On 27 May 2006 a magnitude 6.3 tectonic earthquake near Yogyakarta caused 5750 fatalities, around 40,000 injuries and destroyed large sections of Yogyakarta and sourrounding towns, leaving more than 600,000 people homeless.
The earthquake was caused by the collission of the Australian and Sunda tectonic plates, forming a subduction zone west of the coast of Java.

Jan-Feb 2001 activity: major dome collapse on 10 February
Activity increased in January 2001, lava effusion rates were at high levels and feeding frequent pyroclastic flows. On 31 January pyroclastic flows occurred continuously, reaching up to 3.5 km from the summit, flowing mainly to the SSW, but started also to descend on the SW and W flanks of the mountain into the Senowo and Bebeng Rivers.
On 10 February 2001, a large section of the 1998 lava dome collapsed and triggered a serious of pyroclastic flows that reached 7 km distance from the crater, travelling SSW into the Sat River. Significant ash fall from the eruption occured up to 60 km E of the volcano.
After this event, activity decreased sharply, but continued at lower levels through much of 2001.

Dec 2000- Jan 2001 eruption: pyroclastic flows
Eruptive activity increased steeply during the period of 26 December 2000-22 January 2001. On 14 January, 29 pyroclastic flows traveled down the volcano's SSW and SW flanks and reached up to 4 km from their source. During the week, lava avalanches and pyroclastic flows occurred with an average interval of 0.5-1 hours.

1998-2000 activity: glowing rockfalls
Seismic activity and rockfalls from the lava dome at the summit increased again in June 1998 and peaked between 11-19 July when 128 rock avalanches and pyroclastic flows were recorded descending the Lamat, Krasak/Bebeng and Boyong rivers on the SW and SSW flanks of the volcano.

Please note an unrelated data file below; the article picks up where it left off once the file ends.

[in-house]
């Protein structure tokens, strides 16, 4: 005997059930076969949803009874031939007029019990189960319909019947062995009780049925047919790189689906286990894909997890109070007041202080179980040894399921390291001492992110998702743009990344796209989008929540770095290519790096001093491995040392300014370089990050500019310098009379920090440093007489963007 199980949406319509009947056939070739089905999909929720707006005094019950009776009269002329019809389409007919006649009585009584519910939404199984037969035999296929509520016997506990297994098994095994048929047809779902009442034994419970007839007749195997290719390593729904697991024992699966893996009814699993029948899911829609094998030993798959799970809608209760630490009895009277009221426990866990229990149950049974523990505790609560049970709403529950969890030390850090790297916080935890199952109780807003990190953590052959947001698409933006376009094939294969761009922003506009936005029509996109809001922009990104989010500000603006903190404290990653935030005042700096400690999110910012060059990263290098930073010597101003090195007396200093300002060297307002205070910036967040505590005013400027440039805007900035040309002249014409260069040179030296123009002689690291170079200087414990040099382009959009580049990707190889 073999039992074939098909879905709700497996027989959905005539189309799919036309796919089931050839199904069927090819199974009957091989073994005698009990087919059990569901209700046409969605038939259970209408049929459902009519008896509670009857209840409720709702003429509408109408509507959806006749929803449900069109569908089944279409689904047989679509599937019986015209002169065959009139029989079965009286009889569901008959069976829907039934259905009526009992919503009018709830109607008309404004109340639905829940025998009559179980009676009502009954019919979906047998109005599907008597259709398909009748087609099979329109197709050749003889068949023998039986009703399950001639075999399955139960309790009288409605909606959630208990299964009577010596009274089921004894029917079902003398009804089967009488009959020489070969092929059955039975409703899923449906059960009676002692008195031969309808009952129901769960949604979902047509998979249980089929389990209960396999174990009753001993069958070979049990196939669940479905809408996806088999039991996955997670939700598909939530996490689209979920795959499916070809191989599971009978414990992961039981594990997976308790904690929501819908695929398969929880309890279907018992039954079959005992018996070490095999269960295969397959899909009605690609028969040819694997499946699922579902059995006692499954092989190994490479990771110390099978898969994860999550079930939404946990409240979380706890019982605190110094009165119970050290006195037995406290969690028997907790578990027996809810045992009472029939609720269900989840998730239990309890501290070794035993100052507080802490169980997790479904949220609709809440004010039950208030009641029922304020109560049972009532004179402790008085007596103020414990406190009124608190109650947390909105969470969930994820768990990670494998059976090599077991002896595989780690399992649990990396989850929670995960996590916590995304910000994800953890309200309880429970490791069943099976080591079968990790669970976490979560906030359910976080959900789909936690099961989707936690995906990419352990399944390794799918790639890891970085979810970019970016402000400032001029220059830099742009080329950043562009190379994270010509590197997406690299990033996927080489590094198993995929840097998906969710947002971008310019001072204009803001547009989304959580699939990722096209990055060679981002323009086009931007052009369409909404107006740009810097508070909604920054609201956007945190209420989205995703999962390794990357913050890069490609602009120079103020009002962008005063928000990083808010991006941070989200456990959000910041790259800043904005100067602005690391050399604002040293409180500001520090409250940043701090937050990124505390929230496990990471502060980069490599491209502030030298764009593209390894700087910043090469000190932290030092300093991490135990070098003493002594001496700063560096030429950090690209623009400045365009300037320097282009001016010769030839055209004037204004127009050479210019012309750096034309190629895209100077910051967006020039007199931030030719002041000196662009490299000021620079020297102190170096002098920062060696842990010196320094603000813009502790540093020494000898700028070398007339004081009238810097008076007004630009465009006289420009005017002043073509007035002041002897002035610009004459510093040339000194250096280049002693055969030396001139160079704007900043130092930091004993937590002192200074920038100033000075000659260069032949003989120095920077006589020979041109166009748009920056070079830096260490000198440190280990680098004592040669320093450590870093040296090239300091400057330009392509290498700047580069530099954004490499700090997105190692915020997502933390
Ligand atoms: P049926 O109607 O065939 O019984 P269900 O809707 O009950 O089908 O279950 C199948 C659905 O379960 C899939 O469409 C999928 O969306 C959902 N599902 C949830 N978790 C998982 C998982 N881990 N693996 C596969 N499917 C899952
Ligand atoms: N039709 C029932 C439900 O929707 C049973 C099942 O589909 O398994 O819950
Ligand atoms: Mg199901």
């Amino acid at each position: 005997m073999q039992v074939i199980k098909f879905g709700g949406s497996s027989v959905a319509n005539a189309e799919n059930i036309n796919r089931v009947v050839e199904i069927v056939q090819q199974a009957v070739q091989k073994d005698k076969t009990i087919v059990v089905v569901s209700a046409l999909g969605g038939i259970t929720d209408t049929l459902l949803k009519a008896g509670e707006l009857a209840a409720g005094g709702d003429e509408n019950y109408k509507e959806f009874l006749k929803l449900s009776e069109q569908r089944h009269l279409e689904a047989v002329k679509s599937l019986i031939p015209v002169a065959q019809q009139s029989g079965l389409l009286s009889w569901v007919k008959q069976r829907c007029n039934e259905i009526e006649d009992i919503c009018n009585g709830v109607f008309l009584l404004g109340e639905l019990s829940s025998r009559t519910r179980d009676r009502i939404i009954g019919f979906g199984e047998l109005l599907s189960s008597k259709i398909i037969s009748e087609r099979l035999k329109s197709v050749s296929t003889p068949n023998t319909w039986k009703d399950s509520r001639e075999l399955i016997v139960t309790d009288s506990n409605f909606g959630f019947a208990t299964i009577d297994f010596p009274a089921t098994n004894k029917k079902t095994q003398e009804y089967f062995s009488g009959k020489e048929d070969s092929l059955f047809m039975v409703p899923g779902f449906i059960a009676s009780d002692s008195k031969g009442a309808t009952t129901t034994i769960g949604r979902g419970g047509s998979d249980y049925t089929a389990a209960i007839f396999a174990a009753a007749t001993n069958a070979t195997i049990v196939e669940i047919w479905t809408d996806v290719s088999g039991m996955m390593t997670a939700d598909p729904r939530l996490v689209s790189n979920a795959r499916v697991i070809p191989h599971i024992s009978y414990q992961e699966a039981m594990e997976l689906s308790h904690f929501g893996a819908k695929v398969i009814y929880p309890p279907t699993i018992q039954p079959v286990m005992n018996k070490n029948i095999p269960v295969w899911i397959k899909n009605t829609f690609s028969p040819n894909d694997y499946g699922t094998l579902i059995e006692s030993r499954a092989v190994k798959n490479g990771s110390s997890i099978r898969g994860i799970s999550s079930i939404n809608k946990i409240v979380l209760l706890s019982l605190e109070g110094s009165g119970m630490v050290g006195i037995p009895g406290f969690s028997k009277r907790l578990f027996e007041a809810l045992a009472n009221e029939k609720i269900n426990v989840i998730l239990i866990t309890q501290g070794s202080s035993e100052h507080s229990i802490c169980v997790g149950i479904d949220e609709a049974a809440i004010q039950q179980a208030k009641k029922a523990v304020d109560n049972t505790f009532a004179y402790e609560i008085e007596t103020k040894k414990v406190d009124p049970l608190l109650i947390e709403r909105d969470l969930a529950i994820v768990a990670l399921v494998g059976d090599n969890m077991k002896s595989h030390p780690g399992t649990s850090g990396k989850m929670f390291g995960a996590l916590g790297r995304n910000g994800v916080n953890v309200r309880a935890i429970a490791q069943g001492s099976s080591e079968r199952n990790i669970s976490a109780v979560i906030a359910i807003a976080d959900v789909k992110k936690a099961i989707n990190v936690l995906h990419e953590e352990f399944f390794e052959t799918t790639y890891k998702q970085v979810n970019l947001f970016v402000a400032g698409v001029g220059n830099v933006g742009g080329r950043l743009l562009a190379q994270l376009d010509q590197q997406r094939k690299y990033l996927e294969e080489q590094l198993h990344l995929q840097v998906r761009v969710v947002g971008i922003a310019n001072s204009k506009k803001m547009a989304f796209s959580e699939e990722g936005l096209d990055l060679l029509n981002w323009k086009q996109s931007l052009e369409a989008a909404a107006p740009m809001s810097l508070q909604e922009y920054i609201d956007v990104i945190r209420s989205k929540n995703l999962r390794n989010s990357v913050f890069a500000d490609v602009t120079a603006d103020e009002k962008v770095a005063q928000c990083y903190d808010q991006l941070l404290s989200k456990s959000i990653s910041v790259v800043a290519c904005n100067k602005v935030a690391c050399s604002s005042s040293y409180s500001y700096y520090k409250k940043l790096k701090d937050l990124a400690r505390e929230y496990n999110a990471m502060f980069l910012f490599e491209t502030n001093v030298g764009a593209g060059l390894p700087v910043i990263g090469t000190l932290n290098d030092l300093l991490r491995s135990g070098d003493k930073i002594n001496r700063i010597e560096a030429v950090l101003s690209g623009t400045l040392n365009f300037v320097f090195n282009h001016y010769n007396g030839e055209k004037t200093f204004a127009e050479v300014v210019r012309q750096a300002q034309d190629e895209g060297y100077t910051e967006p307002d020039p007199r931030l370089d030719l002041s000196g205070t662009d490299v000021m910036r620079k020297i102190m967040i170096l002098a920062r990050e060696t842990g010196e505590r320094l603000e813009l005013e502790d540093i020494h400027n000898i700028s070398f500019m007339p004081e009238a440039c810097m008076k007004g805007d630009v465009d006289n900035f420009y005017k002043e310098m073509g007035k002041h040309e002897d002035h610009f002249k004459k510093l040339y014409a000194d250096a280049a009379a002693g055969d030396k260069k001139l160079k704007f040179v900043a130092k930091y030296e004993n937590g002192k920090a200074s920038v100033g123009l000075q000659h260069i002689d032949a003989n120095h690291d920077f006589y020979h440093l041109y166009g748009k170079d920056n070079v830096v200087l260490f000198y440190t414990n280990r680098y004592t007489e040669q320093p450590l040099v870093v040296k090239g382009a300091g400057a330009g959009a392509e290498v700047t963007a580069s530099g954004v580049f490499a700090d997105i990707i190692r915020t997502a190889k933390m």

Activity decreased, but the volcano remained active through 1999 and 2000, when intense degassing, minor explosions, intermittend glow at the summit and occasional rockfalls were recorded.

1996 eruptions - contining lava dome growth and pyroclastic flows
The activity that had started in 1994 continued through 1995 and increased again starting from August 1996, when explosions and pyroclastic flows became more frequent and large. On 9 August, a pyroclastic flow traveled 3.5 km from the summit down the SSW flank and reached the upper parts of the Krasak and Boyong rivers. No casualties were reported. An explosion on 13 September created an ash cloud of ca. 4 km height above the summit.
Activity peaked on 31 October when 17 pyroclastic flows were recorded. They reached a maximum of 3 km distance and touched the upper valleys of Bebeng, Krasak, Boyong, and Kuning rivers on the SSW and SW flanks.
Pyroclastic flows decreased on 1st November and the eruption ended on 2nd November.

1994 eruption - 41 fatalities
A major collapse of the growing lava dome on November 22 1994 produced a large pyroclastic flow that ran 7.5 km on the S flank, overrunning Kaliurang village and killed at least 41 people. 6000 people were evacuated. ...more

1992-1993 eruption: new lava dome growth
A new lava dome grew in late January and early February 1992 and generated pyroclastic flows travelling up to 4 km to the SW flank. ...more

1968 eruptions
By the end of May 1968 a viscous lava flow had been extruded from the collapse scar of the Oct 1967 dome collapse and reached 875 m SW on the upper slope. Rockfalls and small pyroclastic flows from the lava flow were frequent in June through August (up to ca. 1500 per month) and died out in September. New activity began in October.

April-October 1967 eruption
A new lava dome was built in April 1967. Dome collapses in October 1967 generated pyroclastic flows into the Batang river valley on the SW side of the cone.
Merapi volcano seen from the south
Merapi volcano seen from the south
Merapi volcano seen from Yogyakarta
Merapi volcano seen from Yogyakarta
Canyons and standing blocks, remnants of the old S flank of Merapi, reshaped by landslides
Canyons and standing blocks, remnants of the old S flank of Merapi, reshaped by landslides
Merapi's lava dome
Merapi's lava dome
Spines at the lava dome of Merapi
Spines at the lava dome of Merapi